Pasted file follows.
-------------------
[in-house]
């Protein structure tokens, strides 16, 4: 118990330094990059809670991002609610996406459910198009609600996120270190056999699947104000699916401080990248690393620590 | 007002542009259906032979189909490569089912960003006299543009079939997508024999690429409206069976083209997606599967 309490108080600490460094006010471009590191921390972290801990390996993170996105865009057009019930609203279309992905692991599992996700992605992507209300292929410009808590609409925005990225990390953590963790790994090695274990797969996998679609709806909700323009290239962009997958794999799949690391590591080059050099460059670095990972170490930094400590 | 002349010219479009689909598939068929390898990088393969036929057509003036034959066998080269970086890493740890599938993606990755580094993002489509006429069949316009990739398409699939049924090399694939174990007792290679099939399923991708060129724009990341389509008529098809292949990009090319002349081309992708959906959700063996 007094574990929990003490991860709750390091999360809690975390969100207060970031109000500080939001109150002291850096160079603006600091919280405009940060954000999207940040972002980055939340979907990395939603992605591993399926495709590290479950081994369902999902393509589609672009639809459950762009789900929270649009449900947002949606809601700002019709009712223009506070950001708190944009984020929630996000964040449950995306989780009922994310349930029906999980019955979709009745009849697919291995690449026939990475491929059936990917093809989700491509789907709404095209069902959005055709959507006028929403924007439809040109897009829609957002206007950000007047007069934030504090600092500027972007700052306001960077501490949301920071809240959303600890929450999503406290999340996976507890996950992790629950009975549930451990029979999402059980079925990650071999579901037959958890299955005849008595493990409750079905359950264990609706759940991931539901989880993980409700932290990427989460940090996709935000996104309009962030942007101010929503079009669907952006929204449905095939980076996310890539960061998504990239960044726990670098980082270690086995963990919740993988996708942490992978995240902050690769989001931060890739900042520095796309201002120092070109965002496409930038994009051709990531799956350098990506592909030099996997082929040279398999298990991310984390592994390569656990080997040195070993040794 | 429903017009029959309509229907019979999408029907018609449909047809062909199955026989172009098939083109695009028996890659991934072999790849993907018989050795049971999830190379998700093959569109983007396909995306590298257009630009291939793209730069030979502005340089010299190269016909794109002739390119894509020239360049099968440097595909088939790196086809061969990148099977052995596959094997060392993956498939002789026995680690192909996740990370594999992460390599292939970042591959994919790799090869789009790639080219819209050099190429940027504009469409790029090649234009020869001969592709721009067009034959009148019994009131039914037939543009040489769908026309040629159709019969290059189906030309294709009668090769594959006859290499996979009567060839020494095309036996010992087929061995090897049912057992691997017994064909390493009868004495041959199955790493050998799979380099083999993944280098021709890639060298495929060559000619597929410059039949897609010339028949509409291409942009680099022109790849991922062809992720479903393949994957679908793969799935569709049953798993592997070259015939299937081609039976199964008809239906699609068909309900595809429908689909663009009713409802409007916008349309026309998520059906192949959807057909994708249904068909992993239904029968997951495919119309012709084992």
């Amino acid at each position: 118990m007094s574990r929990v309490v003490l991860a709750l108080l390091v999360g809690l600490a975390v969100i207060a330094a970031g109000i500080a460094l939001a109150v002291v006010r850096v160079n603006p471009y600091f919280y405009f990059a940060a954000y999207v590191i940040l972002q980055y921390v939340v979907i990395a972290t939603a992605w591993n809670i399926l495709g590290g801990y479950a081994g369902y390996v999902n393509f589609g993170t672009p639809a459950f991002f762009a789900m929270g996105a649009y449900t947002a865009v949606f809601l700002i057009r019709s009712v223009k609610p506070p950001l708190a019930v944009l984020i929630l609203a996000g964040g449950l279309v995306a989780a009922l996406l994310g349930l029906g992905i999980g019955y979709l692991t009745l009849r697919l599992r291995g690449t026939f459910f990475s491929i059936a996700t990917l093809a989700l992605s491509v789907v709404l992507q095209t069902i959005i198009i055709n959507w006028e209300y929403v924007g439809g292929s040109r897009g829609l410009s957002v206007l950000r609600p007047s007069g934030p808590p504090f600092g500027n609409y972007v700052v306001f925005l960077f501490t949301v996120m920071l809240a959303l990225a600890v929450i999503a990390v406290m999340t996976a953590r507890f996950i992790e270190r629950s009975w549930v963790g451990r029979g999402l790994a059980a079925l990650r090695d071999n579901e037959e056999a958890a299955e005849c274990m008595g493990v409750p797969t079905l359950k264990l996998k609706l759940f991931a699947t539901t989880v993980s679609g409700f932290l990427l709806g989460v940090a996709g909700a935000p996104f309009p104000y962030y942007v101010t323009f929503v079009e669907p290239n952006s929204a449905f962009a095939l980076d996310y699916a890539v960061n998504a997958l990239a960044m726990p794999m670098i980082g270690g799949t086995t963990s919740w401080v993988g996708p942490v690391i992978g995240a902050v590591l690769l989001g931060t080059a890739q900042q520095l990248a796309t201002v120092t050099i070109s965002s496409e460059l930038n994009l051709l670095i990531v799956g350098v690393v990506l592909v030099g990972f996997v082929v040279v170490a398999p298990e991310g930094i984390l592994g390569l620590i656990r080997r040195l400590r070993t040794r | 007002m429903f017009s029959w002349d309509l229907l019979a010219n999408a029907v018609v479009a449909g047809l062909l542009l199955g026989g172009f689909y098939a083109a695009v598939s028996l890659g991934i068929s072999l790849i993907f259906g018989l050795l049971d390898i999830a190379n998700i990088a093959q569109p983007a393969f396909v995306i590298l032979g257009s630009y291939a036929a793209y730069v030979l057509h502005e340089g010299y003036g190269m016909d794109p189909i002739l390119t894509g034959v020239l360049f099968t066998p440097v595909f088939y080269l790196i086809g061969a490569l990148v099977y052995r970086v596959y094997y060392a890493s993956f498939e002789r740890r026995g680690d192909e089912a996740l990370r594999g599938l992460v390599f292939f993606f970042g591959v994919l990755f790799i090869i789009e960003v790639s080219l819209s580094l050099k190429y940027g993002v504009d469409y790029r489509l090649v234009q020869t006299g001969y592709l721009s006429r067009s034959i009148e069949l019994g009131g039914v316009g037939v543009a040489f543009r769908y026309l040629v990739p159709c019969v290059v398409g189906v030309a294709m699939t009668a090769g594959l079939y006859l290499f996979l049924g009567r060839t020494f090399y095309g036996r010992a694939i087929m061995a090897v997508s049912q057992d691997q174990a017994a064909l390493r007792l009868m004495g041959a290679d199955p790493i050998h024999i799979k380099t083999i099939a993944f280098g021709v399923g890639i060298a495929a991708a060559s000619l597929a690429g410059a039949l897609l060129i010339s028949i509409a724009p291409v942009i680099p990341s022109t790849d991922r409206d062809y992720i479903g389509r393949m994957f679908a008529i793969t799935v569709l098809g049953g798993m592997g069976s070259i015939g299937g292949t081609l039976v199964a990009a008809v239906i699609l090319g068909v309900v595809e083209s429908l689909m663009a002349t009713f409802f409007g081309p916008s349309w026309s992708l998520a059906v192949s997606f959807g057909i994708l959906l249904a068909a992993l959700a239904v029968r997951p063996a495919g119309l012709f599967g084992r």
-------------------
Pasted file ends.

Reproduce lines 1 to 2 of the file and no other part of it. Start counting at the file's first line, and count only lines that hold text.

[in-house]
């Protein structure tokens, strides 16, 4: 118990330094990059809670991002609610996406459910198009609600996120270190056999699947104000699916401080990248690393620590 | 007002542009259906032979189909490569089912960003006299543009079939997508024999690429409206069976083209997606599967 309490108080600490460094006010471009590191921390972290801990390996993170996105865009057009019930609203279309992905692991599992996700992605992507209300292929410009808590609409925005990225990390953590963790790994090695274990797969996998679609709806909700323009290239962009997958794999799949690391590591080059050099460059670095990972170490930094400590 | 002349010219479009689909598939068929390898990088393969036929057509003036034959066998080269970086890493740890599938993606990755580094993002489509006429069949316009990739398409699939049924090399694939174990007792290679099939399923991708060129724009990341389509008529098809292949990009090319002349081309992708959906959700063996 007094574990929990003490991860709750390091999360809690975390969100207060970031109000500080939001109150002291850096160079603006600091919280405009940060954000999207940040972002980055939340979907990395939603992605591993399926495709590290479950081994369902999902393509589609672009639809459950762009789900929270649009449900947002949606809601700002019709009712223009506070950001708190944009984020929630996000964040449950995306989780009922994310349930029906999980019955979709009745009849697919291995690449026939990475491929059936990917093809989700491509789907709404095209069902959005055709959507006028929403924007439809040109897009829609957002206007950000007047007069934030504090600092500027972007700052306001960077501490949301920071809240959303600890929450999503406290999340996976507890996950992790629950009975549930451990029979999402059980079925990650071999579901037959958890299955005849008595493990409750079905359950264990609706759940991931539901989880993980409700932290990427989460940090996709935000996104309009962030942007101010929503079009669907952006929204449905095939980076996310890539960061998504990239960044726990670098980082270690086995963990919740993988996708942490992978995240902050690769989001931060890739900042520095796309201002120092070109965002496409930038994009051709990531799956350098990506592909030099996997082929040279398999298990991310984390592994390569656990080997040195070993040794 | 429903017009029959309509229907019979999408029907018609449909047809062909199955026989172009098939083109695009028996890659991934072999790849993907018989050795049971999830190379998700093959569109983007396909995306590298257009630009291939793209730069030979502005340089010299190269016909794109002739390119894509020239360049099968440097595909088939790196086809061969990148099977052995596959094997060392993956498939002789026995680690192909996740990370594999992460390599292939970042591959994919790799090869789009790639080219819209050099190429940027504009469409790029090649234009020869001969592709721009067009034959009148019994009131039914037939543009040489769908026309040629159709019969290059189906030309294709009668090769594959006859290499996979009567060839020494095309036996010992087929061995090897049912057992691997017994064909390493009868004495041959199955790493050998799979380099083999993944280098021709890639060298495929060559000619597929410059039949897609010339028949509409291409942009680099022109790849991922062809992720479903393949994957679908793969799935569709049953798993592997070259015939299937081609039976199964008809239906699609068909309900595809429908689909663009009713409802409007916008349309026309998520059906192949959807057909994708249904068909992993239904029968997951495919119309012709084992």